At the centerpiece are an Arthur/Lancelot (Peter/Jesus) struggle of loyalty and betrayal. The characters strive to be about Big Ideas, but in the end betrayal is always based on something small, petty, and human.

Carroll chose a first person narrator to tell a 3rd person story, which distracted me often but wa...more
The story of a radical priest, in love with his best friend's wife. Remember when all the stories about priests were about them being in love with adult women?
Kathleen Valentine
I had mixed feelings about this book --- mostly I loved it but I had a huge objection to one part of it. The review of it, complete with Spoilers, is on my blog at:

One thing I found interesting since I read this right after re-reading Mary Doria Russell's The Sparrow: the nun whose character I object to in this book is named Sister Ann Edwards. In The Sparrow, which was written some fifteen years later, the married woman/scientist who befriends the priest...more
A powerful, moving story of personal relationships, faith, and self-understanding as affected by war. This book offers great insight into a soldier's perspective and how one's faith challenges one's views of war. An interesting critique of American government and military and church doctrine and hierarchy. I'm definitely more affirmed in my pacifist views after reading this. I couldn't put this book down and read it in 3 days!
After reading 240 of 530 pages, I finally gave up. It wasn't that I didn't like the book; I just didn't like it enough to continue reading when I have so many other alternatives. I have read some of Carroll's other novels and also some of his non-fiction and enjoyed them more than this one. So I just gave up!
I learned a lot about an era I hated because of the discord in our society, caused by a failure in our government. This book was given to me by the authors brother as we worked together in NYC.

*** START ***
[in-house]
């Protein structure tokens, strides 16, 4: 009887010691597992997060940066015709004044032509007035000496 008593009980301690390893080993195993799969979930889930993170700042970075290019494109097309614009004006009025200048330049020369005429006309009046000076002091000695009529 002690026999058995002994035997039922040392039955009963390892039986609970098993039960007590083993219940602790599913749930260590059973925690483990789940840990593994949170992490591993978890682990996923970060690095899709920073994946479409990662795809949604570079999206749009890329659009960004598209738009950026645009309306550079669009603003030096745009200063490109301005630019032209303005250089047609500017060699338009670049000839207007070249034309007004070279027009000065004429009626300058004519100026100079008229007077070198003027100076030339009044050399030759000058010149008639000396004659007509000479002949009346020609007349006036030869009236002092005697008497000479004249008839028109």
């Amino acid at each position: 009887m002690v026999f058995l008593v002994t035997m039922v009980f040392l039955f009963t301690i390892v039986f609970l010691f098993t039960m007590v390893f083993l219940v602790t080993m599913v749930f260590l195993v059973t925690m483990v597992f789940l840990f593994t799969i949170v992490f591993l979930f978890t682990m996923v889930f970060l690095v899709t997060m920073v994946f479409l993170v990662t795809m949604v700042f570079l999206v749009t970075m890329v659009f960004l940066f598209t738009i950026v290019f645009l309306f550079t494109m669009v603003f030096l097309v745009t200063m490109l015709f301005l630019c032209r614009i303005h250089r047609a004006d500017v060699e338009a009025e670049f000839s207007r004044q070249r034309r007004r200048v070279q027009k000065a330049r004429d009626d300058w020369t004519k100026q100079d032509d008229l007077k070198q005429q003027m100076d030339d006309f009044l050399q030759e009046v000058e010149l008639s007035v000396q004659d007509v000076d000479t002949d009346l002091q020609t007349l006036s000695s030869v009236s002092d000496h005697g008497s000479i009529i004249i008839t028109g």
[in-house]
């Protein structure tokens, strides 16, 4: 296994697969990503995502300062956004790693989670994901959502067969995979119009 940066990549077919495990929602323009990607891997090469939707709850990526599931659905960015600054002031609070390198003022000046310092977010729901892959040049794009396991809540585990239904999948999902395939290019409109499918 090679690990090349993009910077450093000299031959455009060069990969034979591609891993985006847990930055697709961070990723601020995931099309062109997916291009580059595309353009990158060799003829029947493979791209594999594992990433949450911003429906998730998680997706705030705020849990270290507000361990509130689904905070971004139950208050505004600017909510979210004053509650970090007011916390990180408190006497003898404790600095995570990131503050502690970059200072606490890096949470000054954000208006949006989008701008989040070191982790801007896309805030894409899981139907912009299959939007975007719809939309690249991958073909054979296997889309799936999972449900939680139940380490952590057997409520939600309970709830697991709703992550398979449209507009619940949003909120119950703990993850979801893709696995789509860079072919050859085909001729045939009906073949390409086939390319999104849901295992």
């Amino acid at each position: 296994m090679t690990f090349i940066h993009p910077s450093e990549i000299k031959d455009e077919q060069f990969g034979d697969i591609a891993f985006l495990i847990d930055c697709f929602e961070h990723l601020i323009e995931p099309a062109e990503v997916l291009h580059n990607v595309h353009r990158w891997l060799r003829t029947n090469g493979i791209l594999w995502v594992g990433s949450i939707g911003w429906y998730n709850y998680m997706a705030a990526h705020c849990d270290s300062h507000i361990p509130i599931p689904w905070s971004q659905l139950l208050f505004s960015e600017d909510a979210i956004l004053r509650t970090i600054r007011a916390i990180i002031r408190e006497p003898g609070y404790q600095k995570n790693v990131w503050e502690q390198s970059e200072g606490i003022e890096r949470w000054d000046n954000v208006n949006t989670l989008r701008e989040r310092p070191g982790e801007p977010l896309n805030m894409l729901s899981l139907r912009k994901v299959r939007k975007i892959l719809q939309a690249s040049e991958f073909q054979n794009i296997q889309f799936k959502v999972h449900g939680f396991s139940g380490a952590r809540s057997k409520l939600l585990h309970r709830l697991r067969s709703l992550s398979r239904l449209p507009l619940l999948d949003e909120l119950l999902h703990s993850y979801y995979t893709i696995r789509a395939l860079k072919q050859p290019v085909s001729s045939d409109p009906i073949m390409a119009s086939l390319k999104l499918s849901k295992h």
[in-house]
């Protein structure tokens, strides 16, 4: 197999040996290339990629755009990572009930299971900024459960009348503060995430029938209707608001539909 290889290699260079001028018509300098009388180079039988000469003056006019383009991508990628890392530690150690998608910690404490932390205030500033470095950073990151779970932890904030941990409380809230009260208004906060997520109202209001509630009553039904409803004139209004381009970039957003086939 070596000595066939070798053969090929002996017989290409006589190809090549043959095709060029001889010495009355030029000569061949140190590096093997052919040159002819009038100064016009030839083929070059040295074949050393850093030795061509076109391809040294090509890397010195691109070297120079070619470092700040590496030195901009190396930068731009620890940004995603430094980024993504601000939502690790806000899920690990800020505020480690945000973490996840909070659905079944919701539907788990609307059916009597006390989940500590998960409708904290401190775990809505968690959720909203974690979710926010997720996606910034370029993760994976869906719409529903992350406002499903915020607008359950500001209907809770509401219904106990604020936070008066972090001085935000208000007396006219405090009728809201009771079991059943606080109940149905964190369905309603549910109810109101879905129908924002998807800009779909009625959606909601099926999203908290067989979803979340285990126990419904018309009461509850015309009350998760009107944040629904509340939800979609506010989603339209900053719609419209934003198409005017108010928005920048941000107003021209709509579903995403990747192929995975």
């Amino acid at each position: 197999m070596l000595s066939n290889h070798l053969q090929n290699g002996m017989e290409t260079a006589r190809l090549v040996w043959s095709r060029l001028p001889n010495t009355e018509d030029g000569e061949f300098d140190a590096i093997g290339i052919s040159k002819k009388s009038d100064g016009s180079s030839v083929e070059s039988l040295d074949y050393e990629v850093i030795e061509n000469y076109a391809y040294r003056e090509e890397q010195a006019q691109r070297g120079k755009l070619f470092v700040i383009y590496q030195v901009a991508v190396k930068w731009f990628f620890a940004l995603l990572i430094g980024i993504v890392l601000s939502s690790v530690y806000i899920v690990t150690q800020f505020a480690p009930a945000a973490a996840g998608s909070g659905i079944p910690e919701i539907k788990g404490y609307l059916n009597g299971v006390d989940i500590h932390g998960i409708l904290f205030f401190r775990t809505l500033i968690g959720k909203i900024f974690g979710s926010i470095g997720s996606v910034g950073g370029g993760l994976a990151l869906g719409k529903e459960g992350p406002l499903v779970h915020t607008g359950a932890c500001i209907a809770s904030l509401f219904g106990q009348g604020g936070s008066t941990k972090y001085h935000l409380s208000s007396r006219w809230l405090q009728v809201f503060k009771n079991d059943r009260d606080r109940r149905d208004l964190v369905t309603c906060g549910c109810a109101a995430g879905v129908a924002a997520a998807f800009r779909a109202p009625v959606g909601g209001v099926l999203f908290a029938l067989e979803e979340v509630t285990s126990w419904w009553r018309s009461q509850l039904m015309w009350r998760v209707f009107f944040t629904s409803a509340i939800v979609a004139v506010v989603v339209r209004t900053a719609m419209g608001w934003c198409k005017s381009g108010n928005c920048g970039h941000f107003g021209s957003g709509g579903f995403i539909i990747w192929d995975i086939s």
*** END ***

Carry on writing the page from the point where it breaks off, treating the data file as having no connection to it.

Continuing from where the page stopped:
Ryan Mulderrig
Jim Carroll's treatise on peace, in novel form...lengthy, but the overwhelming feeling of spiritual grounding upon finishing was well worth carrying it around for two weeks
Not a beach read that is for sure. Really made me think about my Catholic upbringing and war. But thought it was interesting and thought provoking.
Kurt Weber
A great deal of the author's sense of the backstory of the origins of the Vietnam War.
A great novel which centers around a priest in the Roman Catholic Church. An easy read
Charles Riddle
This book tore me up emotionally. Really great story of love and war.
If reading this book doesn't change your life, you need to re-read it.
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James Carroll was born in Chicago and raised in Washington, D.C. He has been a civil rights worker, an antiwar activist, and a community organizer in Washington and New York. He was ordained to the priesthood in 1969 and served as Catholic chaplain at Boston University. Carroll left the priesthood to become a novelist and playwright. He lives in Boston with his wife, the novelist Alexandra Marshal...more
More about James Carroll...
Constantine's Sword: The Church and the Jews, A History An American Requiem: God, My Father & the War That Came Between Us House of War: The Pentagon and the Disastrous Rise of American Power Practicing Catholic Jerusalem, Jerusalem: How the Ancient City Ignited Our Modern World